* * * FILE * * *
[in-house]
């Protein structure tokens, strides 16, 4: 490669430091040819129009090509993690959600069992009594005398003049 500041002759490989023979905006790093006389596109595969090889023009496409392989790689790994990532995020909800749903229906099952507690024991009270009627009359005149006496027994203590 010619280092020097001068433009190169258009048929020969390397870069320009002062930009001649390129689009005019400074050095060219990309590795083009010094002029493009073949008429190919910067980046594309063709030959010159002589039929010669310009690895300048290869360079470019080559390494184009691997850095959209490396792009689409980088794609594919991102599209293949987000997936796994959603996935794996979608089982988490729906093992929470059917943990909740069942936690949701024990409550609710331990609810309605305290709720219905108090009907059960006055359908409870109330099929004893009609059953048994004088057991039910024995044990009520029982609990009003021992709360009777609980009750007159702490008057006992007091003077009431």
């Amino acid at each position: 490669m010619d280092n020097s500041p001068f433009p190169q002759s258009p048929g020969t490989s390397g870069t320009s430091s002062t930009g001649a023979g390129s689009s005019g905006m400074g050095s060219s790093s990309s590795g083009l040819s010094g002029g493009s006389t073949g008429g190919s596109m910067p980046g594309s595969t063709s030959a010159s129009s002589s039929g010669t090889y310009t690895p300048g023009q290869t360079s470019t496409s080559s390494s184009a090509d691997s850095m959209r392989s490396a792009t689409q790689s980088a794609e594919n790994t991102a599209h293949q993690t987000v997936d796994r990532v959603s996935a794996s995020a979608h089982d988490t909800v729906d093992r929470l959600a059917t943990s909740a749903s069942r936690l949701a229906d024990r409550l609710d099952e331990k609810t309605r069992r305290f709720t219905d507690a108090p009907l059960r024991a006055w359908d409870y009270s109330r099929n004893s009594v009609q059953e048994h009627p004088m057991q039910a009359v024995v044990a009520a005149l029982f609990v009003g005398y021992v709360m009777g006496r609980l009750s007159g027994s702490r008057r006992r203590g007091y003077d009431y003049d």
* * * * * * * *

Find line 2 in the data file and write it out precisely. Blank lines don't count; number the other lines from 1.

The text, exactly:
């Protein structure tokens, strides 16, 4: 490669430091040819129009090509993690959600069992009594005398003049 500041002759490989023979905006790093006389596109595969090889023009496409392989790689790994990532995020909800749903229906099952507690024991009270009627009359005149006496027994203590 010619280092020097001068433009190169258009048929020969390397870069320009002062930009001649390129689009005019400074050095060219990309590795083009010094002029493009073949008429190919910067980046594309063709030959010159002589039929010669310009690895300048290869360079470019080559390494184009691997850095959209490396792009689409980088794609594919991102599209293949987000997936796994959603996935794996979608089982988490729906093992929470059917943990909740069942936690949701024990409550609710331990609810309605305290709720219905108090009907059960006055359908409870109330099929004893009609059953048994004088057991039910024995044990009520029982609990009003021992709360009777609980009750007159702490008057006992007091003077009431």